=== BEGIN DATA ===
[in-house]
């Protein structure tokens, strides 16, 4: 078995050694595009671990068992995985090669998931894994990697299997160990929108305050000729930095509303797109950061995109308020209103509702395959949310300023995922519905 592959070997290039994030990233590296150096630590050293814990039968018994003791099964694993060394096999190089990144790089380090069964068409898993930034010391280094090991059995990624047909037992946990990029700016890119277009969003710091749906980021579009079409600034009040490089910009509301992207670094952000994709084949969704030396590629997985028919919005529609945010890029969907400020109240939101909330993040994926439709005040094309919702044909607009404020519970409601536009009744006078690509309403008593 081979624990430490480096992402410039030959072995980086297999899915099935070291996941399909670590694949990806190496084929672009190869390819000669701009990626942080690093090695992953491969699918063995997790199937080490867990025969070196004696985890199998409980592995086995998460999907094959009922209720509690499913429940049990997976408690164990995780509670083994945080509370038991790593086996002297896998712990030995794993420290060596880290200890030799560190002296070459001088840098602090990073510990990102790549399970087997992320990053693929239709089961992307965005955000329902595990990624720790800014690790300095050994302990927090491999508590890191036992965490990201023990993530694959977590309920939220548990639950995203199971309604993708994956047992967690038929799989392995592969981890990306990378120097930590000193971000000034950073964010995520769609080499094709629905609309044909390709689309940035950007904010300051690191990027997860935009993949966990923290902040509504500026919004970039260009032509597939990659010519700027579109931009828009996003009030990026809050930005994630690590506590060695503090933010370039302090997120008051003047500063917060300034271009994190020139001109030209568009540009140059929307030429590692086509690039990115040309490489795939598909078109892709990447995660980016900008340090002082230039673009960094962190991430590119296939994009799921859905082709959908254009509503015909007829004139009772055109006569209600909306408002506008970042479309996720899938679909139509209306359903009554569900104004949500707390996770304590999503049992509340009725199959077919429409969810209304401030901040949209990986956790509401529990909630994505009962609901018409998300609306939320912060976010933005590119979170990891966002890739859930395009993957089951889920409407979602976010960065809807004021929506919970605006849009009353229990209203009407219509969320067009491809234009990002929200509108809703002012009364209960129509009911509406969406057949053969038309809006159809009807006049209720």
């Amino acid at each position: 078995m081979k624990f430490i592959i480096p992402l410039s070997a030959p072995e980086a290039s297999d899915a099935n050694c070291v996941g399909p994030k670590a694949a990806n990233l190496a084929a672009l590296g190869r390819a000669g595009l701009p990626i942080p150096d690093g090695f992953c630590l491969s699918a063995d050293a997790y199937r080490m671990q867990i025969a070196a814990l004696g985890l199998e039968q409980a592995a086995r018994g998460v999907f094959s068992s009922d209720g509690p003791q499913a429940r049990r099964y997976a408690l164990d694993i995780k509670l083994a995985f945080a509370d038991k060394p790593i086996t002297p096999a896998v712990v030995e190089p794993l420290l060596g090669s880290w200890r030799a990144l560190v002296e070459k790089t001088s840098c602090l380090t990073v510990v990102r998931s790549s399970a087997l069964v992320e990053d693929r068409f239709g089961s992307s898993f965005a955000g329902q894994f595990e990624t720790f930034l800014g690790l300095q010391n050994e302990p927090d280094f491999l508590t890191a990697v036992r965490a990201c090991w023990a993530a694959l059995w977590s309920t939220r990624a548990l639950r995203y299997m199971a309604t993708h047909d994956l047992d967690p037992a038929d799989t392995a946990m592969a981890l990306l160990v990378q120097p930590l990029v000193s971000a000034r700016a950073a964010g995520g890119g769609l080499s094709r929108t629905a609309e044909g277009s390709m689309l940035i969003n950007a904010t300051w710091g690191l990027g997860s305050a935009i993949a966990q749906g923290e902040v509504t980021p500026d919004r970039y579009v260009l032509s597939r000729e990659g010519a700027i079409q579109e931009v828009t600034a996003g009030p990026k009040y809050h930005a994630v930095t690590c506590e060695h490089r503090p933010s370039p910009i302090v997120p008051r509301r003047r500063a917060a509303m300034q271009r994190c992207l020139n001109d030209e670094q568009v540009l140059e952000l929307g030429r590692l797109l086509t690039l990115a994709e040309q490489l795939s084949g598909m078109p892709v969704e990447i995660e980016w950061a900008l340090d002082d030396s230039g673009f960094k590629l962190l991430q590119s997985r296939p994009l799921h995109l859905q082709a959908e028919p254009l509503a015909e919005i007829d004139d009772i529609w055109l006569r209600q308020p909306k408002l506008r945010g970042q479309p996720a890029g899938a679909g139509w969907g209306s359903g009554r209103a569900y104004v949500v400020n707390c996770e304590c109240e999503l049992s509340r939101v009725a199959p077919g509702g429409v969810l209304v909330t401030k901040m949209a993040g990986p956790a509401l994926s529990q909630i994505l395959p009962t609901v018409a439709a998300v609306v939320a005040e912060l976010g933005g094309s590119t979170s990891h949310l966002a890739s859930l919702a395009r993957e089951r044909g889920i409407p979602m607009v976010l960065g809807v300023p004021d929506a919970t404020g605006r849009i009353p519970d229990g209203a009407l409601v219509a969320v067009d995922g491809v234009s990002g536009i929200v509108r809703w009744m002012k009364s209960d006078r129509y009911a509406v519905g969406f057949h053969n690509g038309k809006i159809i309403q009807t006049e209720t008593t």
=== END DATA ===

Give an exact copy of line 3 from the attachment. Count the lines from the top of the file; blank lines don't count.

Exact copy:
């Amino acid at each position: 078995m081979k624990f430490i592959i480096p992402l410039s070997a030959p072995e980086a290039s297999d899915a099935n050694c070291v996941g399909p994030k670590a694949a990806n990233l190496a084929a672009l590296g190869r390819a000669g595009l701009p990626i942080p150096d690093g090695f992953c630590l491969s699918a063995d050293a997790y199937r080490m671990q867990i025969a070196a814990l004696g985890l199998e039968q409980a592995a086995r018994g998460v999907f094959s068992s009922d209720g509690p003791q499913a429940r049990r099964y997976a408690l164990d694993i995780k509670l083994a995985f945080a509370d038991k060394p790593i086996t002297p096999a896998v712990v030995e190089p794993l420290l060596g090669s880290w200890r030799a990144l560190v002296e070459k790089t001088s840098c602090l380090t990073v510990v990102r998931s790549s399970a087997l069964v992320e990053d693929r068409f239709g089961s992307s898993f965005a955000g329902q894994f595990e990624t720790f930034l800014g690790l300095q010391n050994e302990p927090d280094f491999l508590t890191a990697v036992r965490a990201c090991w023990a993530a694959l059995w977590s309920t939220r990624a548990l639950r995203y299997m199971a309604t993708h047909d994956l047992d967690p037992a038929d799989t392995a946990m592969a981890l990306l160990v990378q120097p930590l990029v000193s971000a000034r700016a950073a964010g995520g890119g769609l080499s094709r929108t629905a609309e044909g277009s390709m689309l940035i969003n950007a904010t300051w710091g690191l990027g997860s305050a935009i993949a966990q749906g923290e902040v509504t980021p500026d919004r970039y579009v260009l032509s597939r000729e990659g010519a700027i079409q579109e931009v828009t600034a996003g009030p990026k009040y809050h930005a994630v930095t690590c506590e060695h490089r503090p933010s370039p910009i302090v997120p008051r509301r003047r500063a917060a509303m300034q271009r994190c992207l020139n001109d030209e670094q568009v540009l140059e952000l929307g030429r590692l797109l086509t690039l990115a994709e040309q490489l795939s084949g598909m078109p892709v969704e990447i995660e980016w950061a900008l340090d002082d030396s230039g673009f960094k590629l962190l991430q590119s997985r296939p994009l799921h995109l859905q082709a959908e028919p254009l509503a015909e919005i007829d004139d009772i529609w055109l006569r209600q308020p909306k408002l506008r945010g970042q479309p996720a890029g899938a679909g139509w969907g209306s359903g009554r209103a569900y104004v949500v400020n707390c996770e304590c109240e999503l049992s509340r939101v009725a199959p077919g509702g429409v969810l209304v909330t401030k901040m949209a993040g990986p956790a509401l994926s529990q909630i994505l395959p009962t609901v018409a439709a998300v609306v939320a005040e912060l976010g933005g094309s590119t979170s990891h949310l966002a890739s859930l919702a395009r993957e089951r044909g889920i409407p979602m607009v976010l960065g809807v300023p004021d929506a919970t404020g605006r849009i009353p519970d229990g209203a009407l409601v219509a969320v067009d995922g491809v234009s990002g536009i929200v509108r809703w009744m002012k009364s209960d006078r129509y009911a509406v519905g969406f057949h053969n690509g038309k809006i159809i309403q009807t006049e209720t008593t």